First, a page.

Kane Radford believes 2012 will be his big year. At 21, the Rotorua swimmer has come of age.
It's also a big year for open-water swimming, which will feature at the Olympics for just the second time.
Since its debut at the 2008 Beijing Olympics, open-water swimming has exploded, not only as a serious elite sport but as a recreational activity to keep people of all ages more active.
Leading the way in New Zealand has been the State Ocean Swim Series, a six-race event for all ages and all distances, this year run in Paihia, North Shore, Auckland, Mt Maunganui, Wellington and Christchurch.
This year's Christchurch event has found a new home in Akaroa tomorrow and will be pivotal to Radford in many ways as he looks to claim the overall series.
He failed to round a buoy in the last round in Wellington and had to settle for third place.
"I know that in order to win the series, I'm going to have to win three of the races," he said.
"I'm well aware of that, but at the end of the day it's really just about getting out there and gaining more experience in open water."
Radford wants to win but is not taking his eye off the ball in terms of the big picture - which is the London Olympics. After winning the New Zealand 10km open-water title last month, he will head to the final Olympic qualifier in Portugal in June.
"So Sunday isn't so much really about redemption for me. It's another swim, and I'll learn more from it and keep on moving forward.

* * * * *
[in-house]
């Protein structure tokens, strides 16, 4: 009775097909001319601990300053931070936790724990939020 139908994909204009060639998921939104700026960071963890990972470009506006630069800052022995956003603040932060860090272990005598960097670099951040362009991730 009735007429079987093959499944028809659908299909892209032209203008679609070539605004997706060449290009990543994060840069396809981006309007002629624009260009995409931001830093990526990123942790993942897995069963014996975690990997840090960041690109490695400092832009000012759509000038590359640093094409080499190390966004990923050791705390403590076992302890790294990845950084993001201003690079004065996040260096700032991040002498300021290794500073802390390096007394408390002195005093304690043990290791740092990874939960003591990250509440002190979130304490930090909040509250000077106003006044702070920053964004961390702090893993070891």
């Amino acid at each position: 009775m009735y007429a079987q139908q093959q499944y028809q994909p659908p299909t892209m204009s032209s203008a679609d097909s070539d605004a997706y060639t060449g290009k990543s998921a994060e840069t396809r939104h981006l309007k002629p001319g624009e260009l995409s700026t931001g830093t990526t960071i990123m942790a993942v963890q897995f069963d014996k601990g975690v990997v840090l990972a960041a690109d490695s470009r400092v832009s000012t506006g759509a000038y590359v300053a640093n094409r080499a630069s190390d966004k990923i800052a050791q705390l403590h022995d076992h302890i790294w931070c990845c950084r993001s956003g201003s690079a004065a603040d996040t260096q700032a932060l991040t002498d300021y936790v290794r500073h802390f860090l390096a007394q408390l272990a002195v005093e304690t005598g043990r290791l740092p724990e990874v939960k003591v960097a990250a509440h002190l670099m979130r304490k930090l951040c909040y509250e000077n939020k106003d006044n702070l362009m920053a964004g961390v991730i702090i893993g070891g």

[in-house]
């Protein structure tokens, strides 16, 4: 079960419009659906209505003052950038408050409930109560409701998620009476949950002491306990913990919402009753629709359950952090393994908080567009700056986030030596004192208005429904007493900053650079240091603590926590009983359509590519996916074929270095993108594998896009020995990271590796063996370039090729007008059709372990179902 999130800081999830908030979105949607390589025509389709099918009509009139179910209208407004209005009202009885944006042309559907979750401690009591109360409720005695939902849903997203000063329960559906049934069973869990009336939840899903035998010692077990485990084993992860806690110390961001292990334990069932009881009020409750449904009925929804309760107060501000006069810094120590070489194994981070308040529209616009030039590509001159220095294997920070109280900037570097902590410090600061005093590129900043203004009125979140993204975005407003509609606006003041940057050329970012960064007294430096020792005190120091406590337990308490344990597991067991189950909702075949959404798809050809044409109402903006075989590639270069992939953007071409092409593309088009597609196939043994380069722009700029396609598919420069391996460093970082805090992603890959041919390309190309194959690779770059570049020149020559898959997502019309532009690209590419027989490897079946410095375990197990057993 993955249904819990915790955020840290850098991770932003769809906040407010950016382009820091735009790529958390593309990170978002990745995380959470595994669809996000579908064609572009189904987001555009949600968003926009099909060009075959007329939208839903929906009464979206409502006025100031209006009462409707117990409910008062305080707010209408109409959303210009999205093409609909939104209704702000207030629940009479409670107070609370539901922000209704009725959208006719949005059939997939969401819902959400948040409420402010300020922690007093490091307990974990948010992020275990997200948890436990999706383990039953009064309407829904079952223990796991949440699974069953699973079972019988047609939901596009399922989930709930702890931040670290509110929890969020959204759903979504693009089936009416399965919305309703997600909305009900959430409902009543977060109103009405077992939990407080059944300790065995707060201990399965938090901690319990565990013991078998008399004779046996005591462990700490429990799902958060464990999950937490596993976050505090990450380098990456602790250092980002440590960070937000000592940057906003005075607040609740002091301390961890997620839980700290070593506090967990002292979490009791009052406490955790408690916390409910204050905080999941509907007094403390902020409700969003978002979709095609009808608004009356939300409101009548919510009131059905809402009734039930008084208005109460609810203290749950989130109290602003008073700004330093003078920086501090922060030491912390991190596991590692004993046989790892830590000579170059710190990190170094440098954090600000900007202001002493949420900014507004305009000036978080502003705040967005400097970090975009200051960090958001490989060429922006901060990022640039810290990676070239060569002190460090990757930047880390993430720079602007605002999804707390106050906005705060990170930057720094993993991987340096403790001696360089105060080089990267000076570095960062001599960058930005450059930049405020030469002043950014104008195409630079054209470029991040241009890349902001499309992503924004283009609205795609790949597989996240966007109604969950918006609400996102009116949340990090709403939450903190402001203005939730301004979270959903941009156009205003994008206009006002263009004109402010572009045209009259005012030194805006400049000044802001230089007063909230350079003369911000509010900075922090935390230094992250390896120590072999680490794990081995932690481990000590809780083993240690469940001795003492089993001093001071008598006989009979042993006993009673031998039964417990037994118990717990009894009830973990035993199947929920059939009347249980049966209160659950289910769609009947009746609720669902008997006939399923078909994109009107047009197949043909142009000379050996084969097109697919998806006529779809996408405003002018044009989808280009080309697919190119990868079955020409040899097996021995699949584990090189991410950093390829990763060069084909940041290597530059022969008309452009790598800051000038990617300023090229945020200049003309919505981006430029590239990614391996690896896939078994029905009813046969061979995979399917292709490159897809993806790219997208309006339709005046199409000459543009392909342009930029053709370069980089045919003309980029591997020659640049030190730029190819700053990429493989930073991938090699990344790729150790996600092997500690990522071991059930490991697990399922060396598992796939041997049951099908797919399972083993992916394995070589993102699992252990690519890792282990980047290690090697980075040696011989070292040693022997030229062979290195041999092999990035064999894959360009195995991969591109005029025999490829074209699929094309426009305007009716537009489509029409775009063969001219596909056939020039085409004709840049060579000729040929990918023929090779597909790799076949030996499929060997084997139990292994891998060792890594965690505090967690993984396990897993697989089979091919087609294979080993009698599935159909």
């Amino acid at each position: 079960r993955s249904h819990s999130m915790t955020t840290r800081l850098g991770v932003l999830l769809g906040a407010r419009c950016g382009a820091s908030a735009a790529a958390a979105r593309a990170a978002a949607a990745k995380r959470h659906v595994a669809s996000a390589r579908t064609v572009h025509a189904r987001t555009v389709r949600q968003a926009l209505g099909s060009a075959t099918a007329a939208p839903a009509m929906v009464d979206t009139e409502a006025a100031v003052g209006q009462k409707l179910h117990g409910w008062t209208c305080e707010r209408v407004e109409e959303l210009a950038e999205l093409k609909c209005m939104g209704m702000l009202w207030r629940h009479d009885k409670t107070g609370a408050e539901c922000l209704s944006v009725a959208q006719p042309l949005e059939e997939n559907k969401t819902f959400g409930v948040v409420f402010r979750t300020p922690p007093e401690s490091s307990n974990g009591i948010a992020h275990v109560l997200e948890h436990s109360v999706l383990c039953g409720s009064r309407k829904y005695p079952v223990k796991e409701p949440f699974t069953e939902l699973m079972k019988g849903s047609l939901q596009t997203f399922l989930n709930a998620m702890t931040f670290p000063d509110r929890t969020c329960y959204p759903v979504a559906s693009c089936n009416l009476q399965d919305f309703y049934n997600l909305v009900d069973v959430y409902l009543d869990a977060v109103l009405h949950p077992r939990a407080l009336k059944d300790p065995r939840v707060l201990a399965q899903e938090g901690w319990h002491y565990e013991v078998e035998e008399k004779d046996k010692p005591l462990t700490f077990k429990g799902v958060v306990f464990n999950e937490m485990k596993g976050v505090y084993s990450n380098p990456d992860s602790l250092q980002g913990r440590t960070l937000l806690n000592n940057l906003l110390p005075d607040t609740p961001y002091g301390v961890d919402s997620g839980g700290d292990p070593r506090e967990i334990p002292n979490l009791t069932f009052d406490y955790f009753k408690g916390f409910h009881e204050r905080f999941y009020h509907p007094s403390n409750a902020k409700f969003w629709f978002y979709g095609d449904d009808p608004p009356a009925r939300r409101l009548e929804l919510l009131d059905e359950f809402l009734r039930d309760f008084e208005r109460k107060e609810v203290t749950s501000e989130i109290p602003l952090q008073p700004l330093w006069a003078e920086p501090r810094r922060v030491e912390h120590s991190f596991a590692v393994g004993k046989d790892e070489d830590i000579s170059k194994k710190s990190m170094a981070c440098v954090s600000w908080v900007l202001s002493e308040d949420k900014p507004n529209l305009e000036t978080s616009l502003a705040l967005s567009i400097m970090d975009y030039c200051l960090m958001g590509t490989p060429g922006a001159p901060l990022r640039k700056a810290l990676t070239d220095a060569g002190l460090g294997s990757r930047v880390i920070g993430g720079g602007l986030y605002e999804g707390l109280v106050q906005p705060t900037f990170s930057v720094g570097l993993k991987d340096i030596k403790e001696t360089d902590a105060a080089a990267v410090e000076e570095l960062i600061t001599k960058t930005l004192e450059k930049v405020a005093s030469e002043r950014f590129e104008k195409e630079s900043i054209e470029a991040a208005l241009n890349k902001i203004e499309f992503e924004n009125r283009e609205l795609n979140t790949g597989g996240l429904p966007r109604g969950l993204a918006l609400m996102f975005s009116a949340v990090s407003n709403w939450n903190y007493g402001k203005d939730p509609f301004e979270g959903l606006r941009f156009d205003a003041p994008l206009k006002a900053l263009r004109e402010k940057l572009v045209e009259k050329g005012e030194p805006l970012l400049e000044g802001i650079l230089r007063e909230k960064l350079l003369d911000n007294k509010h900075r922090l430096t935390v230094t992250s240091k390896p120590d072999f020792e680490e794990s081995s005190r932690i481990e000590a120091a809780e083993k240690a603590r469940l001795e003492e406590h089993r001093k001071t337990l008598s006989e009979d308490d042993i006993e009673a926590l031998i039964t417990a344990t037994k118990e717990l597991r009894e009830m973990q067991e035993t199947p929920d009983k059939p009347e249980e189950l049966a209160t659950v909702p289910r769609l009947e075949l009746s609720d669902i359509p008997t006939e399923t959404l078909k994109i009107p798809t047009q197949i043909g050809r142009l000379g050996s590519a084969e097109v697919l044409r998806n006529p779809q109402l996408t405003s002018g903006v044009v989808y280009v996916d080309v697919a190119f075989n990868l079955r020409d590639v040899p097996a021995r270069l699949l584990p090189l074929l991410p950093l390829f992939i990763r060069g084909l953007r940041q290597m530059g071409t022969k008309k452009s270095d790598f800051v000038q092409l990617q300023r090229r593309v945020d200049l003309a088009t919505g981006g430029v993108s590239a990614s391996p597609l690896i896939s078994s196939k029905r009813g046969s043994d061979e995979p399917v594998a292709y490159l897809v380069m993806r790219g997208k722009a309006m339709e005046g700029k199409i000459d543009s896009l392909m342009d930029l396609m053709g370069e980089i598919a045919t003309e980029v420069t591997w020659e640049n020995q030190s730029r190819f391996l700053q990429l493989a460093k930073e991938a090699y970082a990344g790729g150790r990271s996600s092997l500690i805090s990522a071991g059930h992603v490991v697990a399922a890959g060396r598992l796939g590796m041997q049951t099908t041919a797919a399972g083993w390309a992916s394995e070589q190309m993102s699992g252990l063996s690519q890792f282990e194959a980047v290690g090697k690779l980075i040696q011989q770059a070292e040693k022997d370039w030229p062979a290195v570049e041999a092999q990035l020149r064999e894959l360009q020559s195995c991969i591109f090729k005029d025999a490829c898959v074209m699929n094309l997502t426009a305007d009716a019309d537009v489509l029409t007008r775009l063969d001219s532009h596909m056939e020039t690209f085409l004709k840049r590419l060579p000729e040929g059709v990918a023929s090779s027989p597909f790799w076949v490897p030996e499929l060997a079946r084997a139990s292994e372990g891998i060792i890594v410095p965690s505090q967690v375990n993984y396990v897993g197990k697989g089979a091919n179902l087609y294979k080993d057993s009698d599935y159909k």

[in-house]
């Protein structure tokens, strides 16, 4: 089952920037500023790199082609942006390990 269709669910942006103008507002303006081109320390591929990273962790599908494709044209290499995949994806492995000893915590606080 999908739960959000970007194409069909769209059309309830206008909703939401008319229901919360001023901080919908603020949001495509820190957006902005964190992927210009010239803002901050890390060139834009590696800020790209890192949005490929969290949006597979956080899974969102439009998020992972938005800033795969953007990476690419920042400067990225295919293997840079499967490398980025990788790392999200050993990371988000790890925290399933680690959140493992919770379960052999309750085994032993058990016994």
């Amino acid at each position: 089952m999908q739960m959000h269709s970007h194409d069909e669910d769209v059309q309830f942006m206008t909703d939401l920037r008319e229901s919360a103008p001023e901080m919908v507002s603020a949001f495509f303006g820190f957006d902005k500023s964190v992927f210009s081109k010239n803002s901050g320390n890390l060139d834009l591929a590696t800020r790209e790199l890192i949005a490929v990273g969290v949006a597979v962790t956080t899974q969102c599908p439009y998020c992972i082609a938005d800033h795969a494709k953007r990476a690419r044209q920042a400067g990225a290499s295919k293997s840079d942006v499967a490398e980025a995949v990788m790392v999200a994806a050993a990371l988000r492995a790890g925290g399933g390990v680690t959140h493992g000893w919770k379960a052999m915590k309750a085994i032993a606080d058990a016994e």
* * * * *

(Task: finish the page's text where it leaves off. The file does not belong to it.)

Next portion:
"Everything's looking really good leading into Portugal. I've just got a lot of hard work to do between now and then."
Radford will not be freshening up for tomorrow. Far from it.
After competing in the New South Wales Championships in Sydney, he returned to join the Swimming New Zealand High Performance Squad in a training camp at his home city of Rotorua.
It's been a huge week of mileage under coach Mark Regan, but Radford says it is all part of the process for his improvement as a swimmer.
"You have to cope under different situations and know how well you can cope when you are tired, so it may have a little effect, but at the end of the day you can't really use that as an excuse.
"I'm definitely looking to win it, as I always am when I go into these races."
The event, a year on from the disastrous second major earthquake in Christchurch, has not gone unnoticed by the champion swimmer.
"I think it's great that the series is still going down there this year. It will be great for the people of Christchurch just to have something else to somewhat look forward to.
"So hopefully everyone can get down there and support it.
"Everyone who is going to be down there is a quality swimmer and on their day could have a great day; you never know."
State Ocean Swim Series: